Xbox brings families together

I’m pretty sure my sister and her boyfriend both have Xbox Live Gold accounts. I’m already on their AT&T family plan for my iPhone, I may as well pass them some more money to include me on this, too! While Netflix streaming is awesome for my large plasma TV at home, it wasn’t enough to keep me on a Gold membership once I expired this past September; most of the games I purchased at release date were single-player only, so there was no need for the online gaming aspect of Xbox Live.

At $49.99 per year, a subscription to Xbox Live Gold isn’t all that bad of a deal — unless you compare it to the newly announced Xbox Live Gold Family Pack. Starting in November, $99.99 a year will give up to four users access to all of the perks that the single user membership offers. You know, great stuff like multiplayer gaming, a Zune Pass, Netflix streaming, video chat and 3,500 live sporting events from ESPN.

An Xbox LIVE Gold Family Pack includes:

  • Up to four individual Xbox LIVE Gold memberships for the price of two – (US) $99.99.
  • Family Center – a single, easy to use, destination for Family Settings and account management, accessible on the Xbox dashboard and on Xbox.com.
  • The primary account member has the ability to purchase and dispense Microsoft Points to other Xbox LIVE Gold Family Pack members.
  • Activity monitoring reports viewable on Xbox.com to help encourage discussions about safer more balanced gaming and entertainment habits.
  • Simplified billing that applies all purchase charges to the primary account holder’s billing account and the ability to authorize purchases, helping to manage the family’s entertainment budget.
  • Exclusive family content and discounts.

The industry-leading, built-in Xbox 360 Family Settings are also being taken to the next level this November. It’s Microsoft’s goal to provide parents and caregivers with tools and resources to manage their children’s gaming and entertainment experiences, and these features are available to all Xbox LIVE members:

  • Family Programming that removes all mature games, movies, and content from the dashboard, based on ESRB, Motion Picture Association of America (MPAA) ratings and the TV Parental Guidelines system. Family Programming is password protected, and easy to turn on and off for each member. (Compatible with international ratings systems.)
  • Title exceptions – the ability to allow your family members to play specific games above the console’s designated ESRB rating if you deem appropriate. (Compatible with international ratings systems.)
  • Intelligent default settings for child, teen, and adult profiles. Xbox will automatically assign default privacy and activity settings for each member that can later be individually customized.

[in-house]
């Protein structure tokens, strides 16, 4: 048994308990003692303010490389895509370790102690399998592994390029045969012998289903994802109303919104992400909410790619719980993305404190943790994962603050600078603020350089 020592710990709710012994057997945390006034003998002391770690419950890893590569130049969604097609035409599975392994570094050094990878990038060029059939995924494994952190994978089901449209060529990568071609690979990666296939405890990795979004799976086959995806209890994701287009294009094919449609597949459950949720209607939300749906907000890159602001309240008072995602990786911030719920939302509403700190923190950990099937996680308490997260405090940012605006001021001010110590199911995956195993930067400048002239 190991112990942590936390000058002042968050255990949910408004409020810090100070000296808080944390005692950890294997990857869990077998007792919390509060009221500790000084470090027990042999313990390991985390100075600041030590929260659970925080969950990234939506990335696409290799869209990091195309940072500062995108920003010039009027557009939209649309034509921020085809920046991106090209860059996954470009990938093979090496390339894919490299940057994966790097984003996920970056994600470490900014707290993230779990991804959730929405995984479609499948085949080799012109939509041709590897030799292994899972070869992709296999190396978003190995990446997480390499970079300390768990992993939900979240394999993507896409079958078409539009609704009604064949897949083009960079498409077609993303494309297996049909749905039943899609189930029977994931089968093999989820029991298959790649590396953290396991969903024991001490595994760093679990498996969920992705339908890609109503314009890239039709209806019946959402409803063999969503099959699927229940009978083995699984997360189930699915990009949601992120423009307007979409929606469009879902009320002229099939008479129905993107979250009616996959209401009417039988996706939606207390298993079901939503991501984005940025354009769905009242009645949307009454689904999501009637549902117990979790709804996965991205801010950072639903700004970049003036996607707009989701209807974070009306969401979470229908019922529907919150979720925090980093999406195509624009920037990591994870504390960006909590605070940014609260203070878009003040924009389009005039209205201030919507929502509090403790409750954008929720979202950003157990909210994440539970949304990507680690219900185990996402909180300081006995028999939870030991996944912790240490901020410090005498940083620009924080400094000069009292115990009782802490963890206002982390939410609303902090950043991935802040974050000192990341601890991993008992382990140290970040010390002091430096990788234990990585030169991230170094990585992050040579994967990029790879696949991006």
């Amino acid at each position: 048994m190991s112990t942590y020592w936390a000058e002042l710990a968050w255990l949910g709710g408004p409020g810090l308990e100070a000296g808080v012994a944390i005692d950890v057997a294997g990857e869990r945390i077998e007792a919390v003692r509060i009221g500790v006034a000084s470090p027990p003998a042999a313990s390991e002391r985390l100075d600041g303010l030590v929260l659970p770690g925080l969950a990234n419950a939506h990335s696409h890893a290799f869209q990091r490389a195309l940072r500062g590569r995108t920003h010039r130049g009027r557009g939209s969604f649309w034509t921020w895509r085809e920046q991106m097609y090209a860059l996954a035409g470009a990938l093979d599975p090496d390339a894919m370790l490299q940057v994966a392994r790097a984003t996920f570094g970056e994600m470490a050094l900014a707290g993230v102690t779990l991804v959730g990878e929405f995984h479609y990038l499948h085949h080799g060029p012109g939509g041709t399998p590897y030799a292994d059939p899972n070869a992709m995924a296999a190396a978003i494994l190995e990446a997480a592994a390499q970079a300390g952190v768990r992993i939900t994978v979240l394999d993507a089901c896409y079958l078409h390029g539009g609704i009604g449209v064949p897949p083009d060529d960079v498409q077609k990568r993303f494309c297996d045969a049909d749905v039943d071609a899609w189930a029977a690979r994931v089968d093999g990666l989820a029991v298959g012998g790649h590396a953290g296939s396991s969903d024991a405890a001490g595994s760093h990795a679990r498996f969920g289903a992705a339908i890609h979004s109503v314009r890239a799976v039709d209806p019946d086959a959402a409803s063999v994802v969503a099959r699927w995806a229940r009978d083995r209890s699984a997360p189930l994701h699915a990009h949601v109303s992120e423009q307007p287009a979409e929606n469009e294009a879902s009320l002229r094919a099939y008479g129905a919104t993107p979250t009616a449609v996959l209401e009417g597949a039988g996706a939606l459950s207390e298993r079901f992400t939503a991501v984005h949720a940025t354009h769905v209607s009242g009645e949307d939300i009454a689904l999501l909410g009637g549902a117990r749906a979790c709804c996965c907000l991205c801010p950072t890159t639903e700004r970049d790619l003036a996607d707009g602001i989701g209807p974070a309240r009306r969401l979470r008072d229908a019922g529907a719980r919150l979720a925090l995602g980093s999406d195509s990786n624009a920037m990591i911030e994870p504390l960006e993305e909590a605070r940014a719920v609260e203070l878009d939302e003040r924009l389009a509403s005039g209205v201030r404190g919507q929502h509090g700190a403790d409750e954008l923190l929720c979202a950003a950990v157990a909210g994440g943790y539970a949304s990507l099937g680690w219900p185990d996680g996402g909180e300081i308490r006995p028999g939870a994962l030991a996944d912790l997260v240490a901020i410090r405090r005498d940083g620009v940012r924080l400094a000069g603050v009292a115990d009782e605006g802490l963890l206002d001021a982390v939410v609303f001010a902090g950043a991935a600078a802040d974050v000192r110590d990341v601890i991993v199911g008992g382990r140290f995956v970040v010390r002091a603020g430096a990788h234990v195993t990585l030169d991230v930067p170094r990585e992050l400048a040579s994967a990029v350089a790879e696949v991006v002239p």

• Family Settings are displayed prominently in the MyXbox channel. Current tools include the Family Timer, which allows you to control the amount of time – either daily or weekly – your children may use the console.

Whether you want to play your favorite games, stream movies and music from Zune, or watch the latest sporting event together via ESPN on Xbox LIVE, Xbox 360 brings the best family-friendly entertainment straight to your living room.

Wimbledon Epic, to continue again tomorrow

The longest match in tennis history was suspended because of darkness at 59-59 in the fifth set at Wimbledon on Wednesday night. The first-round match between 23rd-seeded John Isner of Tampa, Fla., and qualifier Nicolas Mahut of France had already been suspended because of fading light Tuesday night after the fourth set.

They have been playing each other for a total of exactly 10 hours — 7 hours, 6 minutes in the fifth set alone, enough to break the full-match record of 6:33, set at the 2004 French Open. Never before in the history of Wimbledon, which was first contested in 1877, had any match — singles or doubles, men or women — lasted more than 112 games, a mark set in 1969. Isner and Mahut played more games than that in their fifth set and still did not determine a victor, although the American came close: He had four match points — four chances to end things with one more point — but Mahut saved each one.

Even a courtside electronic scoreboard couldn’t keep up, getting stuck at 47-47 when the score had really risen to 48-48 and then eventually going dark entirely. Yet the pair played on. All the numbers were truly astounding: They played 881 points, 612 in the fifth set. Isner hit 98 aces, Mahut 95 — both eclipsing the previous high for a match at any tournament, 78. And this cannot be emphasized enough: They are not finished. No one won. The match will continue, stretching into a third day.

The drama drew an overflow crowd on cozy Court 18, and others players watched the telecast in fascination.”I have almost no words anymore watching this,” defending champion Roger Federer said. “It’s beyond anything I’ve ever seen and could imagine. I don’t know how their bodies must feel the next day, the next week, the next month. This is incredible tennis. For them to serve the aces they served and stay there mentally is a heroic effort. “As we know, we have no draws in tennis, so there will be a loser. But I guess in this match, both will be winners because this is just absolutely amazing,” he said.

Shortly after 9 p.m., Mahut and Isner approached the net to discuss with a tournament official whether to keep going Wednesday.

“I want to play,” Mahut said, “but I can’t see.” Fans began chanting “We want more! We want more!” and then rose to salute the players with a standing ovation. In a courtside TV interview, Isner said: “Nothing like this will ever happen again. Ever.”